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The Wealth Tax of 1942 and the Disappearance of Non-Muslim Enterprises in Turkey

Ağır, Münis Seven
Artunc, Cihan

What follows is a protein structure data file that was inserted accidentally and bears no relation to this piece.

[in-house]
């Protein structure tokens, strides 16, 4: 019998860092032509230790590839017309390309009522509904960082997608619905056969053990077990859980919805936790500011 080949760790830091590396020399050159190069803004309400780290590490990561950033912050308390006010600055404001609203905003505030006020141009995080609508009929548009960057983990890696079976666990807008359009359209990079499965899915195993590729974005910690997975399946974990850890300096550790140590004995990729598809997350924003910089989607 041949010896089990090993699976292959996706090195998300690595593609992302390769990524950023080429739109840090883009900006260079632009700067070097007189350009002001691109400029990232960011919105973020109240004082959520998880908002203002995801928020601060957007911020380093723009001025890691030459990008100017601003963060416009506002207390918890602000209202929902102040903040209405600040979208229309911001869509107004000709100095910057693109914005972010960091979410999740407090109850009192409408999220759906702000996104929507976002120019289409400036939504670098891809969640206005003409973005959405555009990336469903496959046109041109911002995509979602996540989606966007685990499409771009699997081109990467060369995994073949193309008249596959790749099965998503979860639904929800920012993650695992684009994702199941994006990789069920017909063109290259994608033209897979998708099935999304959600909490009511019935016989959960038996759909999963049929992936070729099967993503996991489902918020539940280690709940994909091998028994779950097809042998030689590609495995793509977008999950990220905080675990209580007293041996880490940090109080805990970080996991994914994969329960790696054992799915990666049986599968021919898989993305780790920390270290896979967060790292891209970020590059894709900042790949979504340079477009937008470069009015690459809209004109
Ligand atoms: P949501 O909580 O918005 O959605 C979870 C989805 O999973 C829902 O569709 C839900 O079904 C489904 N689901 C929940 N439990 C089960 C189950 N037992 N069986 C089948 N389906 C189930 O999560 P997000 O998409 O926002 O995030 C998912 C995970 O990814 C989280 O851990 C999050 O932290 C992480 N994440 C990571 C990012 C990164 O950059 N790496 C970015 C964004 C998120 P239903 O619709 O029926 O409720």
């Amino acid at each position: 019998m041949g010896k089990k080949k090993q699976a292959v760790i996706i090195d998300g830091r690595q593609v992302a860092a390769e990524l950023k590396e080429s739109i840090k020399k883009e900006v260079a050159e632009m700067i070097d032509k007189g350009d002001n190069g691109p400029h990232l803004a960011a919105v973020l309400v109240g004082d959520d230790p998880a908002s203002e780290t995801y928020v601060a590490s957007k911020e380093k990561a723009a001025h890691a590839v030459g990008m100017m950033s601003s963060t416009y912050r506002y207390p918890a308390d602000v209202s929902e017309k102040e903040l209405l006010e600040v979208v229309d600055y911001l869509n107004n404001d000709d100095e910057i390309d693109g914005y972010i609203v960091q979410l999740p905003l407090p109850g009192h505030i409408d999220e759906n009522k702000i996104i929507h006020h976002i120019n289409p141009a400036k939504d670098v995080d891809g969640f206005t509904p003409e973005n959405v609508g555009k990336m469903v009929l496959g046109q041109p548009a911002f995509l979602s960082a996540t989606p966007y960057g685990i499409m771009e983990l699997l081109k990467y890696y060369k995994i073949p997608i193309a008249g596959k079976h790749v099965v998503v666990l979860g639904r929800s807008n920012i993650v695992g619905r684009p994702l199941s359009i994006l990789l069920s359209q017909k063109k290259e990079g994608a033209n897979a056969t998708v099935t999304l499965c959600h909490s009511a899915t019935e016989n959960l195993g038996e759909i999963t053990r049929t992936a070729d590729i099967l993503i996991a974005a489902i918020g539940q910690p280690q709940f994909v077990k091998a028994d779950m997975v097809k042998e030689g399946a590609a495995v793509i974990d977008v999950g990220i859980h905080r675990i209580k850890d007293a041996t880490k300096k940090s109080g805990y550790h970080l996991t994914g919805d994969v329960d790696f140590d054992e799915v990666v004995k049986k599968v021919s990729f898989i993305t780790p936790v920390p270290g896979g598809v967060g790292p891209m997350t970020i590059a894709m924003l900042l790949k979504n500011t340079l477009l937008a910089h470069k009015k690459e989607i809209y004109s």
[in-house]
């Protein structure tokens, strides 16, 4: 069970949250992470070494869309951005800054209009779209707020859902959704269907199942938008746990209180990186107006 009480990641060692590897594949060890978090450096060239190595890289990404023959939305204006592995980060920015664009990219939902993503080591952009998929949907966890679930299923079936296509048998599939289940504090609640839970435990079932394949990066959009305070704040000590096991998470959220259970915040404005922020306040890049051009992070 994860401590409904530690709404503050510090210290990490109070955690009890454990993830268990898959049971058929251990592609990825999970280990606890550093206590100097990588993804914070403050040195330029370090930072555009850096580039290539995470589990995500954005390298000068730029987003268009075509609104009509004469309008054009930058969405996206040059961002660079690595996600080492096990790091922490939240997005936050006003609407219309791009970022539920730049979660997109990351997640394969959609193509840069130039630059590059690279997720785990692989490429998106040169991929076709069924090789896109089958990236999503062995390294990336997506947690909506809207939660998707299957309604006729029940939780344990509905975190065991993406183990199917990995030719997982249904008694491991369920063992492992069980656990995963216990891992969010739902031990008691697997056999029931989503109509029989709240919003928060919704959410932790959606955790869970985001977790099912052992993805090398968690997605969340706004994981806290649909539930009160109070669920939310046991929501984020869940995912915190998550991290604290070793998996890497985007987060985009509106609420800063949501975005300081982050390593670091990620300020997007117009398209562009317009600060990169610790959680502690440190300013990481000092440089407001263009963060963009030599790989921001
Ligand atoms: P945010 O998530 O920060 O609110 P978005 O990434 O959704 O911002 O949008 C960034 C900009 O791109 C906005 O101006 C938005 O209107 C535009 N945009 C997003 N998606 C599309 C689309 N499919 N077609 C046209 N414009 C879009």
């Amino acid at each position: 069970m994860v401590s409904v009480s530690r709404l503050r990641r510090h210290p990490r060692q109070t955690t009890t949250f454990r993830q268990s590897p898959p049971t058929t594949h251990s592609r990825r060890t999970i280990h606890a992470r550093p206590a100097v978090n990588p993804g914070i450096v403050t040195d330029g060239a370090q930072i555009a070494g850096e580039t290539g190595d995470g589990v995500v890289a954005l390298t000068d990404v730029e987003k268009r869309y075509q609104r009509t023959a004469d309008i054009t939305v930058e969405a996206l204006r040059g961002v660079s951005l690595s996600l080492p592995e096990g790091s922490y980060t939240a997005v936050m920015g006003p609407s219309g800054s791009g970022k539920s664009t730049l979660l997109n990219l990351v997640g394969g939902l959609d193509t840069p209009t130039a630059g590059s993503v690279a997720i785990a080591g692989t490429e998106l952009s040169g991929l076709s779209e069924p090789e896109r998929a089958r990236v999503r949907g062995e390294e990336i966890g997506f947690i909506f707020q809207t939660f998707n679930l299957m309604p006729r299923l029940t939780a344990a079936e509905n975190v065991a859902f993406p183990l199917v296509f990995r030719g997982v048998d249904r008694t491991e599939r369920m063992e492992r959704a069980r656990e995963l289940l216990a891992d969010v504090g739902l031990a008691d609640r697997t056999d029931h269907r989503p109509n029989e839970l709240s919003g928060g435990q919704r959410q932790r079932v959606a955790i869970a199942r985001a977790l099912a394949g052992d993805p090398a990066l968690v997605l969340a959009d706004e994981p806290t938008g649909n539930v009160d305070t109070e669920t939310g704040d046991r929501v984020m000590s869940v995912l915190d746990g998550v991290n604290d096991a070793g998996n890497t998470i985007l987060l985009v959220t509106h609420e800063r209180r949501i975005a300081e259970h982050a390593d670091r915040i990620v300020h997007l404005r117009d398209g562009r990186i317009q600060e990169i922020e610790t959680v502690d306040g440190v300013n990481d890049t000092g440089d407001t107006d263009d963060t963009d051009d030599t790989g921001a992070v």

Turkey imposed a controversial tax on wealth to finance the army in 1942. This tax was arbitrarily assessed and fell disproportionately on non-Muslim minorities. We study the heterogeneous impact of this tax on firms by assembling a new dataset of all enterprises in Istanbul between 1926 and 1950. We find that the tax led to the liquidation of non-Muslim-owned firms, which were older and more productive, reduced the formation of new businesses with non-Muslim owners, and replaced them with frailer Muslim-owned startups. The tax helped "nationalize" the Turkish economy, but had negative implications for productivity and growth.